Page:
slammed in the door.
Earlier this month, the parent of
said credit delinquencies at Fingerhut, the direct marketing company it bought last year to help bolster its Internet operations, were rising.
Thursday, it unveiled the gory details: Credit problems likely will hack off $150 million from second-quarter earnings before interest and taxes, resulting in an earnings haircut of 43 cents a share. In the third quarter, earnings before interest and taxes could be hit by an additional $200 million to $250 million.
That announcement provided fuel to the skeptics who remain unconvinced that Federated had any business buying Fingerhut -- whose customers are less well-off than the crew that troops through Bloomies -- in the first place. And even fans of the purchase admit that Thursday's announcement means someone was asleep at the wheel. Federated shares, already down about 50% from their 52-week highs, fell 3 3/8, or 13%, to close at 23 1/2.
Anatomy of a Debacle
Federated said several factors caused the credit debacle. Analysts said two -- inadequate provision for write-offs of late fees and slower economic growth -- were less significant. The biggies, they said, were Fingerhut's switch from installment credit to revolving credit (which allows customers to carry a balance and make only minimum monthly payments), and its end-of-the-year deferred-payment specials.
One money manager who is long the stock and wants to remain anonymous said Federated didn't adequately keep tabs on the credit situation at Fingerhut. "This problem has just emerged over the last six weeks," responds Federated spokeswoman Carol Sanger. Delinquencies jumped from 16% in May to 18% in June and then to 21% in July, she said. "Whether we should have recognized the
need for supervision -- maybe we should have," she says. "But Fingerhut is expert at running its own business." What it wasn't so expert at, she says, was making the transition to offering revolving credit to its customers.
In its announcement Thursday, Federated said it would increase collections activity, lower credit lines and tighten policies, including deferred credit, and more aggressively verify addresses. It also will move responsibility for Fingerhut's credit operations to Federated's own credit group.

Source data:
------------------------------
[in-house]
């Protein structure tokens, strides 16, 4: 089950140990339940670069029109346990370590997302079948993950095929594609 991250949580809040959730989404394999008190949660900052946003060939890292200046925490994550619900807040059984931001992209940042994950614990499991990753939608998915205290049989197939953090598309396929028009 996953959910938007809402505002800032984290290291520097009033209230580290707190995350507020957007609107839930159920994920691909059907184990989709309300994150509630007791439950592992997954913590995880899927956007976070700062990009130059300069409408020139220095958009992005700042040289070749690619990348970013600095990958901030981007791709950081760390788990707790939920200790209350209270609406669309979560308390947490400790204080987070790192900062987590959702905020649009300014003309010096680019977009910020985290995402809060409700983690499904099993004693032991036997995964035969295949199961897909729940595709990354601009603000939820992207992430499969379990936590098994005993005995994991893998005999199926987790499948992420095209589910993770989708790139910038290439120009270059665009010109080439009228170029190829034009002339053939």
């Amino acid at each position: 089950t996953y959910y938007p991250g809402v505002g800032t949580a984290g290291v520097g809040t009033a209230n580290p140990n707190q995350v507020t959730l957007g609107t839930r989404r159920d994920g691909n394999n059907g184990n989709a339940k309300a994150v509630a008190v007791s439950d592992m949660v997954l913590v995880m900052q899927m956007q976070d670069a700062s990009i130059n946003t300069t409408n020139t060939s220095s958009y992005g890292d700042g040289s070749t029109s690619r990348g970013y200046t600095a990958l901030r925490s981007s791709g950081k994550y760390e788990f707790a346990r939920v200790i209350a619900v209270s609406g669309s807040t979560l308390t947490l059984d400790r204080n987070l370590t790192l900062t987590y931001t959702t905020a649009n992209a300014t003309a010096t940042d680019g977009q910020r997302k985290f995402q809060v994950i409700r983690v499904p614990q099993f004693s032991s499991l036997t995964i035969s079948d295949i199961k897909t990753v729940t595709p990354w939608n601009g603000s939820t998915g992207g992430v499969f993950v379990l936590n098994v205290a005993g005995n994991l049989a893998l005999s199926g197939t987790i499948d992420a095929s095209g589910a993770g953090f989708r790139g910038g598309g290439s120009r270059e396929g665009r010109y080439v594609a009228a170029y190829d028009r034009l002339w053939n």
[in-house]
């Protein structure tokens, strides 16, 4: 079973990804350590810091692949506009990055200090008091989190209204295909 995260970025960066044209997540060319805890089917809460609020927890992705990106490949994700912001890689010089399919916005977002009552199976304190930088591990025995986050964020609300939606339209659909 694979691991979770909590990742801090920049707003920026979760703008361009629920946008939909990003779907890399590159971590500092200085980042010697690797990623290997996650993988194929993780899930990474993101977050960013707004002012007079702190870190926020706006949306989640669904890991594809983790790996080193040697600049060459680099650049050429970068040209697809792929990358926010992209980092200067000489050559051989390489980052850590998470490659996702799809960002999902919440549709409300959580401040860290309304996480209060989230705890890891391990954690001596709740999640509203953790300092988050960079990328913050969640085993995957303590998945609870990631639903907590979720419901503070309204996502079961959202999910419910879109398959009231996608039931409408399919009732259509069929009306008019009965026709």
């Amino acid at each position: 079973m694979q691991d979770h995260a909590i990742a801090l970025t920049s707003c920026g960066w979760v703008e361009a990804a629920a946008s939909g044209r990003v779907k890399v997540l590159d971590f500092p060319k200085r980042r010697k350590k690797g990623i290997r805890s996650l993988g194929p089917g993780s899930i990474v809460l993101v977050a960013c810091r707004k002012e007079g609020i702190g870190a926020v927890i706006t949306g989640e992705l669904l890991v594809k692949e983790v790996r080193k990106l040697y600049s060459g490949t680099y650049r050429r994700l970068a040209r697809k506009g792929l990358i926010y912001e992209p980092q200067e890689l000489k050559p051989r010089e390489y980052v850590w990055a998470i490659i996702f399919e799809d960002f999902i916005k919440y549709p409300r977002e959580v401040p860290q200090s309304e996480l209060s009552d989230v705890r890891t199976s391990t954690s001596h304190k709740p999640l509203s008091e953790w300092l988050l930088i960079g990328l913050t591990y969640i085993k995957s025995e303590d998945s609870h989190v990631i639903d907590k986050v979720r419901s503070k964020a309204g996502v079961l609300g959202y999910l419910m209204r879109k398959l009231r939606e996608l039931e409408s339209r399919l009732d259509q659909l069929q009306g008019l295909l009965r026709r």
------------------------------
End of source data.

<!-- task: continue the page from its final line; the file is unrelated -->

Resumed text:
While some analysts had predicted Federated would drop a bomb of this magnitude, the market reaction shows that others were shocked. "This is about twice as bad as my worst-case scenario," says the money manager. (One who got it right:
Credit Suisse First Boston's
Michael Exstein, who theorized a worst-case scenario of a 47 cent-a-share hit back on July 6.)
Most pooh-poohed the idea that broader economic conditions -- slower growth following the
interest rate increases, along with higher gas prices -- were contributing much to Federated's trouble. "This is 95% Federated-only," insists the money manager. Others were less sanguine: One hedge fund manager wondered if other retailers also relying on lower-income customers (likely to be the first to be cash-strapped if the economy really does take a tumble) might face similar troubles.
A spokeswoman for
-- whose average customer earns about $50,000 a year, compared with Fingerhut's less than $30,000 -- said the company's credit business was humming along just fine and that there absolutely were no signs of any problems.
Despite the problems revealed Thursday, it's too early to say that Federated shouldn't have bought Fingerhut, says Jeff Feiner, an analyst with
, who maintained his buy rating on the stock. (His firm hasn't done any recent underwriting for Federated.) From the beginning, there have been plenty of skeptics arguing that Federated got swept away in Internet fever when it paid $1.4 billion in cash (plus the assumption of $300 million in debt) for what was essentially a catalog company targeting a completely new customer demographic. At the time, Federated said it was more efficient to buy order-fulfillment and credit facilities than to build them from scratch.
The market isn't persuaded; Federated's shares have fallen about 34% since the acquisition was announced in early February 1999. In part, it has been caught in the middle, between shareholders who would like to see it aggressively spend to develop its Internet properties, and those who prefer the more conservative capital spending of a department store retailer. (
examined Federated's Internet Catch-22 in a previous story.) The credit worries and continued questions about Fingerhut mean Federated's stock will continue to ail, say analysts.
Thursday's grim news shows that Federated can't just use Fingerhut for its Internet expertise and forget the rest; it's got to hunker down and pay close attention, even to the parts of the business it wasn't excited about in the first place.
"They've got a much wilder animal on their hands than the tame little kitten that they thought they bought," says the money manager.